One glaring omission from the Specification webpages of Apple’s latest iPhones is Near Field Communication (NFC). This is counted as a perceived weakness of the new devices despite a lack of a decent real world use of such a feature. That is, there is nothing understanding or life changing about having NFC on your smartphone at the moment. And Apple has said as much. Hence, the absence of the features in the new iPhones. Of course, many Samsung smartphone owners will point to bump and share. However, media sharing has been made a lot easier in iOS 7 via Airdrop.
Nevertheless, many might point to the rise of mobile payment as an important reason to build smartphones with Near Field Communication technology. Despite the huge promise of the advantages of NFC in commerce, the technology has not lived up to its full potential as yet.
According to a recent report from Gartner, NFC will account for only about 2 percent of total mobile-payment transaction value in 2013 and 5 percent of the total transaction value in 2017. The firm sees some faster growth in NFC payments possible in 2016 when the penetration of NFC mobile phones and contactless readers increases.
“The problem with NFC is twofold. For one, it requires that both devices and payment terminals be equipped with technology to initiate and receive transactions that turn mobile phones into virtual digital wallets,” Marguerite Reardon wrote for CNET. “Handset makers have been slow to include the technology in their devices. For instance, the popular Apple iPhone still does not support NFC. And wireless operators have been even slower in allowing payment services leveraging the technology on their networks. Of course, even with NFC-enabled handsets there still aren’t enough payment terminals deployed yet to accept contactless payments via NFC.”
“The second problem NFC faces is that it is a technology in search of a problem. Using a mobile phone to make an in-store payment is no easier than using a credit card. The industry has done a poor job identifying any reason for consumers to abandon their physical wallets and instead use their smartphones to pay for things,” Marguerite Reardon said.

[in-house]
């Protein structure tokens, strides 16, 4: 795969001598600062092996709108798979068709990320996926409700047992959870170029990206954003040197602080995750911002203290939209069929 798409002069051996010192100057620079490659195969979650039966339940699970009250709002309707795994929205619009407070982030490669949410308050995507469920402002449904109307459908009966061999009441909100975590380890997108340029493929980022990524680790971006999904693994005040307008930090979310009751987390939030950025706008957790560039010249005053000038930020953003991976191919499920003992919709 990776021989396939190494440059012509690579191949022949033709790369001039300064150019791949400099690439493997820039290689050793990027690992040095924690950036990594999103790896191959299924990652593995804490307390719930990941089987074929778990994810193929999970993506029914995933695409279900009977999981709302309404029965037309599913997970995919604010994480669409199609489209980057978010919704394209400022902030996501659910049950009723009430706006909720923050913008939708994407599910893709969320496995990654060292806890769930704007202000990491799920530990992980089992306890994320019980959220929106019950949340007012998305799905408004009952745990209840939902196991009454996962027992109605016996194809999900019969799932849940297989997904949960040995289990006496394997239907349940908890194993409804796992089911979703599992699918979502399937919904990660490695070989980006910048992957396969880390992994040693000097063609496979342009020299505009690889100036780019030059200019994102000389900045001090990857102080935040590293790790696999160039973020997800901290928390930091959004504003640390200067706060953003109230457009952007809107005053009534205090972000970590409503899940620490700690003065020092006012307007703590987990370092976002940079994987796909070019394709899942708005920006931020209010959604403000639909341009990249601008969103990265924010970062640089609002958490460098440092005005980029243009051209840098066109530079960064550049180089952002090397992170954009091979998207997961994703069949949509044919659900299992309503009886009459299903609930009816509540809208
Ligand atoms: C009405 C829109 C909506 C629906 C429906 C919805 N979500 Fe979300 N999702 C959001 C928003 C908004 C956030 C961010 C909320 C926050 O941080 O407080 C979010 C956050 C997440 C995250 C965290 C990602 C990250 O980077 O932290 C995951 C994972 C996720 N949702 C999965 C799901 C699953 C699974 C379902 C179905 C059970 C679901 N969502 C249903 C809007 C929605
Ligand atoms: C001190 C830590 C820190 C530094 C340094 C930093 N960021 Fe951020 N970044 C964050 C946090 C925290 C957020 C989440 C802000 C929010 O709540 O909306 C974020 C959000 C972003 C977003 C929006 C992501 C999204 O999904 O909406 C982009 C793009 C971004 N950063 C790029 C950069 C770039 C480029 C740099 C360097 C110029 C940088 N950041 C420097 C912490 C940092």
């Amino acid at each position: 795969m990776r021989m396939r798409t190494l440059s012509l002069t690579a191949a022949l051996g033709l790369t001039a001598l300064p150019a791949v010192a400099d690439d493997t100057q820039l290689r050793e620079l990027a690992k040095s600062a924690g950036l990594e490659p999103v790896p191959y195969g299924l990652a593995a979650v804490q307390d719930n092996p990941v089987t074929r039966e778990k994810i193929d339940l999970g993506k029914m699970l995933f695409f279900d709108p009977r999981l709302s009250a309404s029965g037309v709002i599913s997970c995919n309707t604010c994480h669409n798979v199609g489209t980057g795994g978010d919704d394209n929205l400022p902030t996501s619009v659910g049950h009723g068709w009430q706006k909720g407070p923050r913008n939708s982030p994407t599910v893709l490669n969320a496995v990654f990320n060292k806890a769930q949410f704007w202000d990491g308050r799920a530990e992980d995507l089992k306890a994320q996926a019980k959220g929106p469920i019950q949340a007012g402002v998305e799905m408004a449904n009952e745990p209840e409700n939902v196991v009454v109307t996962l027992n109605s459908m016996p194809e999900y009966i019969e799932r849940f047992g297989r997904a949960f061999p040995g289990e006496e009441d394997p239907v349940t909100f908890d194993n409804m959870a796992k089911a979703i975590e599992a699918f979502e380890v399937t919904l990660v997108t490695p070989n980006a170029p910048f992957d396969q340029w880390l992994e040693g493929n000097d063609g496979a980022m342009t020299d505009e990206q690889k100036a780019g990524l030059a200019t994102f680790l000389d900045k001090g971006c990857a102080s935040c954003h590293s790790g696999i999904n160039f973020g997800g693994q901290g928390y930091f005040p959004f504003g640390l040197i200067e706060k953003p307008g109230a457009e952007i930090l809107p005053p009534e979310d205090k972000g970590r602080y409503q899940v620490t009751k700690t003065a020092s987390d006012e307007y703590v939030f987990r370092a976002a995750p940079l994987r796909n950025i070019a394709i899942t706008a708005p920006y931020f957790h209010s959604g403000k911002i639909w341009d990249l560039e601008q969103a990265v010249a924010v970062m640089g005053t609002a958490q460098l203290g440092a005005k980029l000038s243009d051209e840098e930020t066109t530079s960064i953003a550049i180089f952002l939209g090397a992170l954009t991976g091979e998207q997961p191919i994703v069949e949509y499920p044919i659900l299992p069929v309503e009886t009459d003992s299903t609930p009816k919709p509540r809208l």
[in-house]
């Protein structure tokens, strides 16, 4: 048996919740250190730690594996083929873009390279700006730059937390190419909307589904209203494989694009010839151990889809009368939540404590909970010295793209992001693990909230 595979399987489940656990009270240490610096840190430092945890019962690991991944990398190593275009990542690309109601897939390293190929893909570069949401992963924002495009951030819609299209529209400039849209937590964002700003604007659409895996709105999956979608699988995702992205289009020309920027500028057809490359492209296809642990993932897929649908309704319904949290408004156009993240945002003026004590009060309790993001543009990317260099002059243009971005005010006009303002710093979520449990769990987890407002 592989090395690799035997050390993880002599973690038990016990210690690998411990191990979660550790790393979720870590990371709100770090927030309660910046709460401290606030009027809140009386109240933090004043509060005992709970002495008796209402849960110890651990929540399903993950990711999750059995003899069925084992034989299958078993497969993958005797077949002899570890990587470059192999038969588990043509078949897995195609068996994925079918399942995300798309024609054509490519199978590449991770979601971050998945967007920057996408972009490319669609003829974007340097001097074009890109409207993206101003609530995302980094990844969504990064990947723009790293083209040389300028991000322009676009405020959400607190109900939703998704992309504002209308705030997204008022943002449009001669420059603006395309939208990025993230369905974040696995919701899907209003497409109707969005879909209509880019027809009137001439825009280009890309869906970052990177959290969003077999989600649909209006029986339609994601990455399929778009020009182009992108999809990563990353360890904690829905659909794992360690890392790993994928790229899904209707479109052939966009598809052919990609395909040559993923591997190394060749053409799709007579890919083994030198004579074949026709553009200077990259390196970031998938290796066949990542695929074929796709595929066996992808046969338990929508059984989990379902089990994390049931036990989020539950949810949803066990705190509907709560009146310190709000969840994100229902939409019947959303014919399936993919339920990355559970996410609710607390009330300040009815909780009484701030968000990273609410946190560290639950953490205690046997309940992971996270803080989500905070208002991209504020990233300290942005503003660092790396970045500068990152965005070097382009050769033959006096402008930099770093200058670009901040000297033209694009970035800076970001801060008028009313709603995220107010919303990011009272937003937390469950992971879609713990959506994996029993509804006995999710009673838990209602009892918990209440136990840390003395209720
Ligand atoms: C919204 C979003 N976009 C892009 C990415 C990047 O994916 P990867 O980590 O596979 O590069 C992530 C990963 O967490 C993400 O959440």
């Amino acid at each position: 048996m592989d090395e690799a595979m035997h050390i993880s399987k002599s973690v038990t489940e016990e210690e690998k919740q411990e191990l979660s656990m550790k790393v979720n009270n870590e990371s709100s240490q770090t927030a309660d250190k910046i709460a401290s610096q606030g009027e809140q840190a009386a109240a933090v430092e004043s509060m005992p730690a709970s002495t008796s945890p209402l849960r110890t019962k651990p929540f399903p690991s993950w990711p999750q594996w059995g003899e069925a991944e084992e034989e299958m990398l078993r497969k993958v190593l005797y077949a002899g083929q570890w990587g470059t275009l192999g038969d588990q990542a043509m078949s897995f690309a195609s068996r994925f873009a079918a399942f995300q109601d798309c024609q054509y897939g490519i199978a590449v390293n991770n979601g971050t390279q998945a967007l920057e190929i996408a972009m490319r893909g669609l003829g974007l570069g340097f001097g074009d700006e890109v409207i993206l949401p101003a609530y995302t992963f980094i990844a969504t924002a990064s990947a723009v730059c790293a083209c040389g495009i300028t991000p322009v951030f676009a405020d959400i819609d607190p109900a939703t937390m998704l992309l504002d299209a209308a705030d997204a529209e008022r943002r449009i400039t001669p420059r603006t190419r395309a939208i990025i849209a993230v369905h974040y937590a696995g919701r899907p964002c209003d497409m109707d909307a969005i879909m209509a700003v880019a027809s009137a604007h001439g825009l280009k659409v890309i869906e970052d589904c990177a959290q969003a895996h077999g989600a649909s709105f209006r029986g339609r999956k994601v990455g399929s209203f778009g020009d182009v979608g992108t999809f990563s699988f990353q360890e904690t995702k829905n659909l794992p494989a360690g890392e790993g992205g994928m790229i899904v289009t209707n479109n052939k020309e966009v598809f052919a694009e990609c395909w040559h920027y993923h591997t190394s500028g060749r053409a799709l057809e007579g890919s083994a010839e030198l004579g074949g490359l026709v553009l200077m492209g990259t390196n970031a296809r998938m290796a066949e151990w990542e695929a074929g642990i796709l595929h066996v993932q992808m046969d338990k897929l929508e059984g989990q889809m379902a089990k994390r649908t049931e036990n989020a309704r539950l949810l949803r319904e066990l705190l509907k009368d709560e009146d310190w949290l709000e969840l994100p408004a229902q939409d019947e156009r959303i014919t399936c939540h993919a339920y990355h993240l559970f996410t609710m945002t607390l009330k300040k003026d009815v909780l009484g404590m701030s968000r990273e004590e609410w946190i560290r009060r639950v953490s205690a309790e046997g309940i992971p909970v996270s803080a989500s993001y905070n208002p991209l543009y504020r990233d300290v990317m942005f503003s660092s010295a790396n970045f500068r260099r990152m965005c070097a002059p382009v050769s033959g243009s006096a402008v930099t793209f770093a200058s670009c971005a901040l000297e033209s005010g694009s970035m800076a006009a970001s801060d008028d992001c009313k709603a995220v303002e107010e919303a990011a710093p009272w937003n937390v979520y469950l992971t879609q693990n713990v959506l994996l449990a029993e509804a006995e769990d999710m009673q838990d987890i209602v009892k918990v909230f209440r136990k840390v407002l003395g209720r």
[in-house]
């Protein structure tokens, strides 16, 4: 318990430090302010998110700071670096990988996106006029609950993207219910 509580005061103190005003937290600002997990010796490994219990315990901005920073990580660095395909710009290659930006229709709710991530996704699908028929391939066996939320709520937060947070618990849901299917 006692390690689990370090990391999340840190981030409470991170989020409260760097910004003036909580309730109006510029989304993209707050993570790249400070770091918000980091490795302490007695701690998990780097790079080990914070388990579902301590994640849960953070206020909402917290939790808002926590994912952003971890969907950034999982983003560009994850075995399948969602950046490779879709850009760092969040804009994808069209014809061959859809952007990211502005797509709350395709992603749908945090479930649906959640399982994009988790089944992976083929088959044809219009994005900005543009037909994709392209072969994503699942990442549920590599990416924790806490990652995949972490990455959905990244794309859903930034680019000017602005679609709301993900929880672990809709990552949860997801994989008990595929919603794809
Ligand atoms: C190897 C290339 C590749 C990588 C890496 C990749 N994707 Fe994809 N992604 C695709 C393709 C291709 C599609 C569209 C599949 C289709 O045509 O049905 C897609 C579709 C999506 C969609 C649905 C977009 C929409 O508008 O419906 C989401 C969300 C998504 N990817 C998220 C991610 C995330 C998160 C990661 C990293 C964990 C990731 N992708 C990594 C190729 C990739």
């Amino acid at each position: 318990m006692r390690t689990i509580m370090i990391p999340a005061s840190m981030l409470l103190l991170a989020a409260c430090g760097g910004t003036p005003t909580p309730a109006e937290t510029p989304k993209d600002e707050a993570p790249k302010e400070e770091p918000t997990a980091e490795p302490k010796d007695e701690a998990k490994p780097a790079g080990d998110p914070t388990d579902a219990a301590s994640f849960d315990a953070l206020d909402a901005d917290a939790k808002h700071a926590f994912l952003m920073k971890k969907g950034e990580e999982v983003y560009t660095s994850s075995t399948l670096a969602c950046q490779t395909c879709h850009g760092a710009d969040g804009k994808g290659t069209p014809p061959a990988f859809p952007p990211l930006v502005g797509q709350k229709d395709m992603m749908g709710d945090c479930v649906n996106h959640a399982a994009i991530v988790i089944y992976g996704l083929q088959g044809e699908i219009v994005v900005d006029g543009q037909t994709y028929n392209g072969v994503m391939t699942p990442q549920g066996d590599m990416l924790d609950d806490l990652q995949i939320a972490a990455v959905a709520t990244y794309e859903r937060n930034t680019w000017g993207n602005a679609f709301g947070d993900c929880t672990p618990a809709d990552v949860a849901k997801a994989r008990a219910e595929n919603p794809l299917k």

Perhaps Apple has anticipated these issues and has wisely decided to avoid this technology for the time being and not fall into the same predicaments as their competitors. Currently, Google and Samsung are using NFC for media sharing, which is a far cry from it’s intended purpose of Mobile Payment. Interestingly, Apple iWalltet patent mentioned the use of NFC, hence the technology will probably find its way in future Apple products, but at the moment, the company is banking on iBeacon.
iBeacon was part of the developer SDK announced with iOS 7 and one developer in particular that has started taking advantage of this feature is Estimote. They have developed the Estimote Bluetooth Smart Beacon, which are iBeacon-compatible.
According to the company’s website:
An Estimote Beacon is a small, wireless device, sometimes also called a ‘mote’. When placed in a physical space, it broadcasts tiny radio signals around itself.
Think about it as a very small lighthouse. Smartphones that are in range are able to ‘hear’ these signals and estimate their location very precisely, as well as communicate with the beacon to exchange data and information.
Another company that has jumped on the Beacon bandwagon is PayPal. The company has launched their own range of Beacon products called – PayPal Beacon.
According to PayPal’s website:
PayPal Beacon is a Bluetooth Low Energy device to connect to a customer’s PayPal app when they enter a store. With one vibration or sound on your phone, you’ll know you’re checked in. And when you’re ready to make a purchase, all you have to do is say you’re paying with PayPal and the transaction is automatically completed: no cash, cards, taps, or signatures required—all hands free.
PayPal Beacon will connect consumers to enhanced shopping experiences such as automatically ordering your favorite dish at your usual lunch spot, or getting personalized service at your favorite clothing store. In addition, you can choose to accept messages from stores that you walk into, so that you can take advantage of special offers in the produce aisle.
Based on what we have seen so far, Beacons appear to provide a more engaging, cost effective and frictionless mobile shopping experience than it’s NFC counterpart. Exactly the was Apple likes it.
To conclude, Apple has clearly decided to go with Bluetooth 4.0 over NFC for the time being. The technology is in all current and previous generation Apple devices. Only time will tell if the Cupertino-based company has made the right decision, again.